• Seattle citywide day of media coverage on homelessness, compilation of articles, July 19, 2018, Crosscut: “It’s nearly impossible to avoid the tent-homes clustered in the nooks and crannies of Seattle’s cityscape. Every night and every day, thousands of this booming city’s residents find respite in these meager shelters. Others rest their heads on park benches, bus seats and concrete. Today, Crosscut joins a host of local media organizations in dedicating our website and social channels to the stories of these people. Below we’ll be tracking all of the stories produced today, including a joint project by Crosscut, The Seattle Times, KUOW and SeattlePI.com featuring a series of in-depth stories on the changing dynamics of homelessness in Seattle…”

Low-Income Households and Utility Costs

Energy drain: Low-income households typically pay a higher percentage of income for utilities, By Kate Giammarise, July 9, 2018, Pittsburgh Post-Gazette: “Retiree William M. Williams lives on Susquehanna Street in Homewood, in a three-bedroom house. ‘This house gets real cold in the winter,’ said Mr. Williams, who retired after working as a maintenance man and ironworker. ‘You can feel the drafts coming through the doorways. … More than likely, I need some insulation’ in the attic, he said. On this recent June day, there are several people in his home — from the basement to the attic and everywhere in between — testing safety and energy efficiency measures…”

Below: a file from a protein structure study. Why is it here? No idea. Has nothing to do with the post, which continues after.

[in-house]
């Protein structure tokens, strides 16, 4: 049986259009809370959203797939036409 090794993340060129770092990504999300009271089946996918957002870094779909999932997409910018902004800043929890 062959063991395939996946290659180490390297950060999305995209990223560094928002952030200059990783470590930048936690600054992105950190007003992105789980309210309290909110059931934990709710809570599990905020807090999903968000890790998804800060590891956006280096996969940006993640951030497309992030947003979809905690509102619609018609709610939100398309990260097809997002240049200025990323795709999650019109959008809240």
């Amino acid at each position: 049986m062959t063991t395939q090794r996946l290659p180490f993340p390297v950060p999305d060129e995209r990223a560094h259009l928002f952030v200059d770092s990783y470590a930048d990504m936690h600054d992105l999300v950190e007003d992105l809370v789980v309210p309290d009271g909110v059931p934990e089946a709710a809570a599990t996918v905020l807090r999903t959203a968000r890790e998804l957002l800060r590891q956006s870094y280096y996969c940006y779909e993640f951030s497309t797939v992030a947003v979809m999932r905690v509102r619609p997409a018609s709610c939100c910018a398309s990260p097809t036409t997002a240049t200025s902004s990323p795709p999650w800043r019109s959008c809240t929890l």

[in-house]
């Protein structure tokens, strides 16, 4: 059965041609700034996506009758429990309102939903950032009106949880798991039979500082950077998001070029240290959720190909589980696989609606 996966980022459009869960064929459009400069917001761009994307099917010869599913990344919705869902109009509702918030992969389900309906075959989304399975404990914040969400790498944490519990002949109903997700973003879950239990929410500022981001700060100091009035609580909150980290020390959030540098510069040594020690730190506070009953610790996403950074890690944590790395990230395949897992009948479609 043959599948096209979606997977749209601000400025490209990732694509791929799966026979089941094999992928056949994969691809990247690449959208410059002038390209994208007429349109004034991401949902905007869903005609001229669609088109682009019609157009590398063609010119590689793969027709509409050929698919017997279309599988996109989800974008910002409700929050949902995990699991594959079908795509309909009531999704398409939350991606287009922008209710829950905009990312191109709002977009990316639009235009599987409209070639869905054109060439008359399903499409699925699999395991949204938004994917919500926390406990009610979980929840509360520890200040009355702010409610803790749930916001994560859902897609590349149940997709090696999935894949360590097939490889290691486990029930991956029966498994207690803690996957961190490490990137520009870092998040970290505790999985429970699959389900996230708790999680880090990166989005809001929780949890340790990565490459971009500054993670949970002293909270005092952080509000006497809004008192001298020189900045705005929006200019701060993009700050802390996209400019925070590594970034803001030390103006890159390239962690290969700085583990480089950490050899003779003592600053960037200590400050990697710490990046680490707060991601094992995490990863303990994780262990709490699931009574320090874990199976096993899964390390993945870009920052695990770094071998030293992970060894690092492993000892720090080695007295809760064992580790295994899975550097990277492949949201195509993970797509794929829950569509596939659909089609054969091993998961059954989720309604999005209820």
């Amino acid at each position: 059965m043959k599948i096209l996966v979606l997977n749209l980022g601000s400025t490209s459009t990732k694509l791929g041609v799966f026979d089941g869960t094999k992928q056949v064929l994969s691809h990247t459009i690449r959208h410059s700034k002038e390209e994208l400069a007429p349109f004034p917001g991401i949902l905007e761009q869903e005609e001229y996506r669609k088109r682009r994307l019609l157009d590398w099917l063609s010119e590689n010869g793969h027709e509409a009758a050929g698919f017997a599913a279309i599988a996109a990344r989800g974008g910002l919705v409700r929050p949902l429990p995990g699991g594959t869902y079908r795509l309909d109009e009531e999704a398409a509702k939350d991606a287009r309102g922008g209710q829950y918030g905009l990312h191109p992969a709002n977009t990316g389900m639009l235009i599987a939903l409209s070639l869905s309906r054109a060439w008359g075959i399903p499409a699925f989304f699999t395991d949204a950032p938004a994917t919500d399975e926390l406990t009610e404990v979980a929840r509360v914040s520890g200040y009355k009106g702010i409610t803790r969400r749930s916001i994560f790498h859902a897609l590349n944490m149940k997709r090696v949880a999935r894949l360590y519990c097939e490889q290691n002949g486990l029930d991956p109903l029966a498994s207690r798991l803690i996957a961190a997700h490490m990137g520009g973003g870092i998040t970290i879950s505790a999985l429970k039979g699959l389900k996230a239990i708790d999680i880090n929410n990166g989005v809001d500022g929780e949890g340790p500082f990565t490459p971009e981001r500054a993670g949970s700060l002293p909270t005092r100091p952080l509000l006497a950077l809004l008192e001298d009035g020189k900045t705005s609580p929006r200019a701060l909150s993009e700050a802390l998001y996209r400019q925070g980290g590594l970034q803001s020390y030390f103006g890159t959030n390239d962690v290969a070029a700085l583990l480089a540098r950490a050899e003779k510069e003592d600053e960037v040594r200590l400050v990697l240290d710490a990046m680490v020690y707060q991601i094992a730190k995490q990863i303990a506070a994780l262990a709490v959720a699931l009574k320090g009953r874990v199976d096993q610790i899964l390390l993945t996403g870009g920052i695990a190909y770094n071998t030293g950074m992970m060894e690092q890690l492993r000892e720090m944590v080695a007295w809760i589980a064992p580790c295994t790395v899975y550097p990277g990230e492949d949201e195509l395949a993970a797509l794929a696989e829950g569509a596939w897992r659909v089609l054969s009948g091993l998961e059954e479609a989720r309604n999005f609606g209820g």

Federal Housing Assistance

  • HUD floats a plan intended to reduce reliance on housing assistance, By Glenn Thrush, April 25, 2018, New Your Times: “The Trump administration has proposed legislation that could triple rents on the poorest tenants in federally subsidized housing as part of a push to redefine housing assistance as a temporary benefit instead of the permanent source of shelter it has become for millions of poor people…”
  • HUD wants low-income families on housing assistance to pay more rent, By Rene Marsh, Greg Wallace and Tami Luhby, April 25, 2018, CNN Money: “Housing and Urban Development Secretary Ben Carson announced Wednesday a proposal that would increase rent payments for more than two million of the nation’s poorest…”

Section 8 Housing Discrimination

  • Section 8 discrimination is illegal in Dane County, but some landlords, renters don’t know that, By Lisa Speckhard Pasque, April 19, 2018, Cap Times: “When Connie Shaw has to find a new apartment, her anxiety flares up. It took her four months to find her current Madison apartment. During the search, Shaw slept in her car and showered at a friend’s place. She reached out to landlords constantly, but received at least a dozen rejections and countless phone calls went unreturned…”